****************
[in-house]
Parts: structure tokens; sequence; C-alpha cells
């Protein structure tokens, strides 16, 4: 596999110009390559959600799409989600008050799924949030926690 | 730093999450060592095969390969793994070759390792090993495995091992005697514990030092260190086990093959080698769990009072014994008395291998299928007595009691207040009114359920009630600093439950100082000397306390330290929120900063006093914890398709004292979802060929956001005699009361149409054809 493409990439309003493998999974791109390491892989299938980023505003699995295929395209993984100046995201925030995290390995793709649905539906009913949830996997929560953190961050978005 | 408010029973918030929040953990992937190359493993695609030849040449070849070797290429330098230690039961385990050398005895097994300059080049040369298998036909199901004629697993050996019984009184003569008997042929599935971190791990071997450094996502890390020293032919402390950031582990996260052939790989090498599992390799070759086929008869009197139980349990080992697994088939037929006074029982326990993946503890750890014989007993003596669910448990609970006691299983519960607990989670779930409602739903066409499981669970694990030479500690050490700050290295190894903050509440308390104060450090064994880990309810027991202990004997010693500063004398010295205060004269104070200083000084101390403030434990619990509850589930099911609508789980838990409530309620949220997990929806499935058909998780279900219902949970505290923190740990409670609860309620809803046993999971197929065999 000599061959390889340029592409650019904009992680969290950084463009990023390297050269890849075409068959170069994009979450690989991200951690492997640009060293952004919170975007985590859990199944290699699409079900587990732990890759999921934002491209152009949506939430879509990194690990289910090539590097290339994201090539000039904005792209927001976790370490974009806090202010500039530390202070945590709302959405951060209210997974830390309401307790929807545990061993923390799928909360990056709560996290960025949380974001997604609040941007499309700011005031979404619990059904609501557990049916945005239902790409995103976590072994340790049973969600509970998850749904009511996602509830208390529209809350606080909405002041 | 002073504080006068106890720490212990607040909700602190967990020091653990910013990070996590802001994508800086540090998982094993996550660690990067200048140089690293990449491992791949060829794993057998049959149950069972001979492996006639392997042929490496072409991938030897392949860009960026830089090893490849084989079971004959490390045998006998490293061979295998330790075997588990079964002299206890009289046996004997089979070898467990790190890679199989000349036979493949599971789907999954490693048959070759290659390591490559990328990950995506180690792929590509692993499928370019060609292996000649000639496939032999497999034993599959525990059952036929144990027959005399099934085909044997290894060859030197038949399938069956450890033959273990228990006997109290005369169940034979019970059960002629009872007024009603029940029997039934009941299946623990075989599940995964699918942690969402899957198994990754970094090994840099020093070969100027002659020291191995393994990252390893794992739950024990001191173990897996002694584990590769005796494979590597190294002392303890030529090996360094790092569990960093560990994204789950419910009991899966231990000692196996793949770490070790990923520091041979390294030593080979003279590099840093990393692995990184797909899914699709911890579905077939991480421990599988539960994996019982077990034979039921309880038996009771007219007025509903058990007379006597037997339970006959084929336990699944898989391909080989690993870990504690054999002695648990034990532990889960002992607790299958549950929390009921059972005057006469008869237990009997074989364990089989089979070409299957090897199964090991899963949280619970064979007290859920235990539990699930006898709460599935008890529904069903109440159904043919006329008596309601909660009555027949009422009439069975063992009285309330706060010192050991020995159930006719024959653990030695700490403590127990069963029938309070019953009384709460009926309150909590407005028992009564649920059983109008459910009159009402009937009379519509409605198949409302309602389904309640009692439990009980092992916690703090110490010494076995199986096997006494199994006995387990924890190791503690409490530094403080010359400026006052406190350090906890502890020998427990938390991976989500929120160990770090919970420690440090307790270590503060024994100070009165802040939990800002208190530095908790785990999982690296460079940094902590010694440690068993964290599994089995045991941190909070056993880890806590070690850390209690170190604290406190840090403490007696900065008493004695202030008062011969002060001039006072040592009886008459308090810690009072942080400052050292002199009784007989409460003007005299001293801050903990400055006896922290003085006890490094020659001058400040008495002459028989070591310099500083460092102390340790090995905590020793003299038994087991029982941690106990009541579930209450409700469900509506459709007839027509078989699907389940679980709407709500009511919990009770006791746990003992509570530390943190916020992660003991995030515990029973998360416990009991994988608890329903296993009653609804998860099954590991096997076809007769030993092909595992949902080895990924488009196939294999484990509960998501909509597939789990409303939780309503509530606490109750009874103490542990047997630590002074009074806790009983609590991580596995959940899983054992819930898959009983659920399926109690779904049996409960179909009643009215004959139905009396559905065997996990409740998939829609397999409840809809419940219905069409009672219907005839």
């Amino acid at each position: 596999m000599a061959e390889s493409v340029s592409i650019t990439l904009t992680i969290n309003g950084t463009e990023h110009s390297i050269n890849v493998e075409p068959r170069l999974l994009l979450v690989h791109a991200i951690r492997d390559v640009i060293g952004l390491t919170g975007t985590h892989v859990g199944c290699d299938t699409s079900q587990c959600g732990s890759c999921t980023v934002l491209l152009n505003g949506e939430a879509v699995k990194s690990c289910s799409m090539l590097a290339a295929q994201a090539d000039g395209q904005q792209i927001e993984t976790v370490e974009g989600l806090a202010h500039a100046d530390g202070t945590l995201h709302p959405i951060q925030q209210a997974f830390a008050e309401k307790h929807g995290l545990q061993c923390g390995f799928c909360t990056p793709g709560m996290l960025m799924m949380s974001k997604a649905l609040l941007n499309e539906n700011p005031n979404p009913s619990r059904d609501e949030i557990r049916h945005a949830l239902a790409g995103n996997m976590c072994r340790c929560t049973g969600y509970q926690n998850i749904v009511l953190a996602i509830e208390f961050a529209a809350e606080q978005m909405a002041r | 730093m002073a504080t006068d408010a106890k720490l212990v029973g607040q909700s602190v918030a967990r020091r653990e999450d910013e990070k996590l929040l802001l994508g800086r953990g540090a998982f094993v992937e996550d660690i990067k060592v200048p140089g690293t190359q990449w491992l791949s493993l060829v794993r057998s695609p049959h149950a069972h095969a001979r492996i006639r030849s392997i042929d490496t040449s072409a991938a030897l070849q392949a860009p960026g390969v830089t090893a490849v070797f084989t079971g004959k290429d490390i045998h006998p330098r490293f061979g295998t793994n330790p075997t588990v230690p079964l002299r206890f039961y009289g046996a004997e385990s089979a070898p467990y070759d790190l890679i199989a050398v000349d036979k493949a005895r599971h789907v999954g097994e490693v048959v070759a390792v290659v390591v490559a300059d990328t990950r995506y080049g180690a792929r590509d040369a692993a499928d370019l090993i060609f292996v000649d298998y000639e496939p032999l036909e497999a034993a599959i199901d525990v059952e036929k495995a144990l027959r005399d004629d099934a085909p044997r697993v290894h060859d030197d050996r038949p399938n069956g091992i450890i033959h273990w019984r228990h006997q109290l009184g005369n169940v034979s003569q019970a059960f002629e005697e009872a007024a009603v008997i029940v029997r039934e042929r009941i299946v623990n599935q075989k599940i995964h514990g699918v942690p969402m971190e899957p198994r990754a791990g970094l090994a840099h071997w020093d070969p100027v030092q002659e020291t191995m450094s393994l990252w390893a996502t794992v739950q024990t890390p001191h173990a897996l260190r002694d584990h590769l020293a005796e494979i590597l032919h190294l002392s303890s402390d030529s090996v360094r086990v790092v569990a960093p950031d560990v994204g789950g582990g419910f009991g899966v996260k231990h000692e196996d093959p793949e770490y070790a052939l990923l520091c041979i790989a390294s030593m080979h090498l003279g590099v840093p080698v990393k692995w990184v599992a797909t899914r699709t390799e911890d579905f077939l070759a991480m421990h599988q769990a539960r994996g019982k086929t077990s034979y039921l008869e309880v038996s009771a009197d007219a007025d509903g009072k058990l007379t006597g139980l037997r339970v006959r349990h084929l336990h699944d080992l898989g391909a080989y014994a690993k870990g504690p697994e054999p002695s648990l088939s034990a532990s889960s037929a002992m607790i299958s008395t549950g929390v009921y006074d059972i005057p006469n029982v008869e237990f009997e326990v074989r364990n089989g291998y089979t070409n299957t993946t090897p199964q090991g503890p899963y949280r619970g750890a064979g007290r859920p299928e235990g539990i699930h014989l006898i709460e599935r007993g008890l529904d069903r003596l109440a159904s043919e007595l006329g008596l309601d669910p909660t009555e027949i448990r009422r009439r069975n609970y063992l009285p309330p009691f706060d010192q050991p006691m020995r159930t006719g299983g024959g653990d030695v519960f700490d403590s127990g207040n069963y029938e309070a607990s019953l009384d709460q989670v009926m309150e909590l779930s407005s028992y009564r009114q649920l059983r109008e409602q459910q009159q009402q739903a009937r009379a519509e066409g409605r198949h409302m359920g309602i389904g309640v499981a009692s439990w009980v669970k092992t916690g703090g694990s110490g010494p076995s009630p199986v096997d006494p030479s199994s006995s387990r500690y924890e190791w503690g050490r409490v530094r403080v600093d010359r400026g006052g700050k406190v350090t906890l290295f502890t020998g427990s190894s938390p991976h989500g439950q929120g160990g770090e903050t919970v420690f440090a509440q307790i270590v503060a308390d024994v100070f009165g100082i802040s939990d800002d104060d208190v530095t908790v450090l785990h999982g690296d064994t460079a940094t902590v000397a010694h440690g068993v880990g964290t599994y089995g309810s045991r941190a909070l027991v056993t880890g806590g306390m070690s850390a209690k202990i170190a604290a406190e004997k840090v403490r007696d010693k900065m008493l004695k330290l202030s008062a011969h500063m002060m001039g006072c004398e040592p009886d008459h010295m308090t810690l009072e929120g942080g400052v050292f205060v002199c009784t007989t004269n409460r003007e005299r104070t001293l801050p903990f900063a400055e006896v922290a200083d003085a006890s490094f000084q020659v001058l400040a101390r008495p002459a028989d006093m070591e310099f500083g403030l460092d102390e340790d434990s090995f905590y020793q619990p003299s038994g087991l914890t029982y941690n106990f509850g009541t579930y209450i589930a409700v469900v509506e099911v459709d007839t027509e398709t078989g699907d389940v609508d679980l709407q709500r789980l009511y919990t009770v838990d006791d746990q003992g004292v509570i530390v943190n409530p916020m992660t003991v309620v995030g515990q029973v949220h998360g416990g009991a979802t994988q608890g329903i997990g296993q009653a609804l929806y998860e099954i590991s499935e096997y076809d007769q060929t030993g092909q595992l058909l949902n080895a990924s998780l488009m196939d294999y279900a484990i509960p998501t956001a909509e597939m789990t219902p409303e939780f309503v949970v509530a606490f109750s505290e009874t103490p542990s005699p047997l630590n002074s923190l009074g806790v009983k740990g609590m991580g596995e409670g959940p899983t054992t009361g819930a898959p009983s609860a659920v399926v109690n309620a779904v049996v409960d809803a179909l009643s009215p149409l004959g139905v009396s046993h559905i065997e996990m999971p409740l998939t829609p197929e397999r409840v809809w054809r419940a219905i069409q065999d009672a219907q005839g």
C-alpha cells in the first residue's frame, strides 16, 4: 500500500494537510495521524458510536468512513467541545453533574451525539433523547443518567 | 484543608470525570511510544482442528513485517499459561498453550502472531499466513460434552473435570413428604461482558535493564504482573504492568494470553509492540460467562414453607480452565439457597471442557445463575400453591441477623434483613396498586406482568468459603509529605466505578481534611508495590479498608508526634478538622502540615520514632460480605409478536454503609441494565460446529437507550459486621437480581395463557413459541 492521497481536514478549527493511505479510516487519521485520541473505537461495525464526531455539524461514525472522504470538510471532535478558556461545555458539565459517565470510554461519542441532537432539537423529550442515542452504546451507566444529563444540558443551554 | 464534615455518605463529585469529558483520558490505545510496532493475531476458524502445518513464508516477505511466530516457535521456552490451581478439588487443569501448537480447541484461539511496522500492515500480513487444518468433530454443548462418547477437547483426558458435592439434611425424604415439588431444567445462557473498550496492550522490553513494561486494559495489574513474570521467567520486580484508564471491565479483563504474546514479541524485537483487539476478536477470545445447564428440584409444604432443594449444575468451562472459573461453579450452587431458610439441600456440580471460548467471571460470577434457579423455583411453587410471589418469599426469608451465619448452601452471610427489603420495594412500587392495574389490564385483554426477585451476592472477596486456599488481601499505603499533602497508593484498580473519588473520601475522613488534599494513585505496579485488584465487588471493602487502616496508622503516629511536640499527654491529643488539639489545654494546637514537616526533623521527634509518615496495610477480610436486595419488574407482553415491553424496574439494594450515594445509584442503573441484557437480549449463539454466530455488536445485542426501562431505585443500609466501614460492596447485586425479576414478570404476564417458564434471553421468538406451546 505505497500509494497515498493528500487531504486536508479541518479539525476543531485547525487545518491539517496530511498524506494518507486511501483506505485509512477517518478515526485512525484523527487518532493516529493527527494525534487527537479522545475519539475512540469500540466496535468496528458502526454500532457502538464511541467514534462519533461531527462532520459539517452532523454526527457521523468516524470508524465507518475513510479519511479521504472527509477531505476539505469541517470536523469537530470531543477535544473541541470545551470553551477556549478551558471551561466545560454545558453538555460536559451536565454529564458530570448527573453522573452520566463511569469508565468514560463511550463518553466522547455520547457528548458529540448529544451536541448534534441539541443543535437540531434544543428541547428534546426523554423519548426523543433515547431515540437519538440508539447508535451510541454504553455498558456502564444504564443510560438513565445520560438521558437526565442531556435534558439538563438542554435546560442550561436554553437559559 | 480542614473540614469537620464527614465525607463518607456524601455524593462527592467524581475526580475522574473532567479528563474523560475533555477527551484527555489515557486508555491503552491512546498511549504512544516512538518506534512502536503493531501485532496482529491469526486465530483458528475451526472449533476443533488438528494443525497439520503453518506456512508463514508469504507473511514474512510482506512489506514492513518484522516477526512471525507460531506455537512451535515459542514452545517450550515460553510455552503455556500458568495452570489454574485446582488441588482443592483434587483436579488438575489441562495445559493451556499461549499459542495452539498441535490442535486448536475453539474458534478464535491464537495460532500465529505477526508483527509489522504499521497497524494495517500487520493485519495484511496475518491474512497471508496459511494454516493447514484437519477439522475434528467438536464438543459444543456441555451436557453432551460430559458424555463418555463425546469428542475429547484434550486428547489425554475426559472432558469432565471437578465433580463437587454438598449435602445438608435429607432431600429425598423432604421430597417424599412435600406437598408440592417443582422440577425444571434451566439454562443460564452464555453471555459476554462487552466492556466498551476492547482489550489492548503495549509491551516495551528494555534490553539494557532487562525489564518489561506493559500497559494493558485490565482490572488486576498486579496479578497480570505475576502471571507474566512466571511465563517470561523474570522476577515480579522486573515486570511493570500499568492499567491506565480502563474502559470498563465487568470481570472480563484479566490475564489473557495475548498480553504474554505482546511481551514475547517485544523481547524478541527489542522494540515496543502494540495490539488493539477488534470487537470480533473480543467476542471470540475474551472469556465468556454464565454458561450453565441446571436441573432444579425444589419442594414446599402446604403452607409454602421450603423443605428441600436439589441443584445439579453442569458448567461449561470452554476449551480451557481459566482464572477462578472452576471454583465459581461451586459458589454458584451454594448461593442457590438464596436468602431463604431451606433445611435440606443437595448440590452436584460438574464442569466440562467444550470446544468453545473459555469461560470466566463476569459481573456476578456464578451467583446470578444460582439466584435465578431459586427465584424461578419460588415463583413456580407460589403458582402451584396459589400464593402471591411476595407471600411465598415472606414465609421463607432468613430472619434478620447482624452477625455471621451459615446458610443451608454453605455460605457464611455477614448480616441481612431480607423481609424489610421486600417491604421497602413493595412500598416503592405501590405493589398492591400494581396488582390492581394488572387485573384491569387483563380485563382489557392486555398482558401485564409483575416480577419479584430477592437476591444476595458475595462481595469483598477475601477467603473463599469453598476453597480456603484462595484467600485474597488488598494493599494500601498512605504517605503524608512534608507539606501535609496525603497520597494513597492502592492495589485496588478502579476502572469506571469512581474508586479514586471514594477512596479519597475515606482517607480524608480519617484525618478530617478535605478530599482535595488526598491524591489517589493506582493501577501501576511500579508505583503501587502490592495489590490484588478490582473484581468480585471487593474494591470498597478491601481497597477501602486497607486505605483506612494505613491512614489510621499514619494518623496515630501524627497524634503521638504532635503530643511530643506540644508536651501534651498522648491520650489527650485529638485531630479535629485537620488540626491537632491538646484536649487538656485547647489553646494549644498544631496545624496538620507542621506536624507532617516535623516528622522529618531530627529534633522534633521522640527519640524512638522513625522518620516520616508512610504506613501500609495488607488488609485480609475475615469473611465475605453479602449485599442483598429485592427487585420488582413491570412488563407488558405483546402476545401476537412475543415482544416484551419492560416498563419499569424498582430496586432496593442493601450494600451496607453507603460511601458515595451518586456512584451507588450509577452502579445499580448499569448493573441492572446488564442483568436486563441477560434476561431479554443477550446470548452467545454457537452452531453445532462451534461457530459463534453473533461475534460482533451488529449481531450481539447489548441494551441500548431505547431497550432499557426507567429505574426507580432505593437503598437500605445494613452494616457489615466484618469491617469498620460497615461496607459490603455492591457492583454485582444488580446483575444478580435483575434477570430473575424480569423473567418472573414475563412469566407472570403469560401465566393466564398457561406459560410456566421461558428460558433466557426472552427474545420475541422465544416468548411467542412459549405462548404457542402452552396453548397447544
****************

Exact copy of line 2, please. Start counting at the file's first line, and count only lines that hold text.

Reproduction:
Parts: structure tokens; sequence; C-alpha cells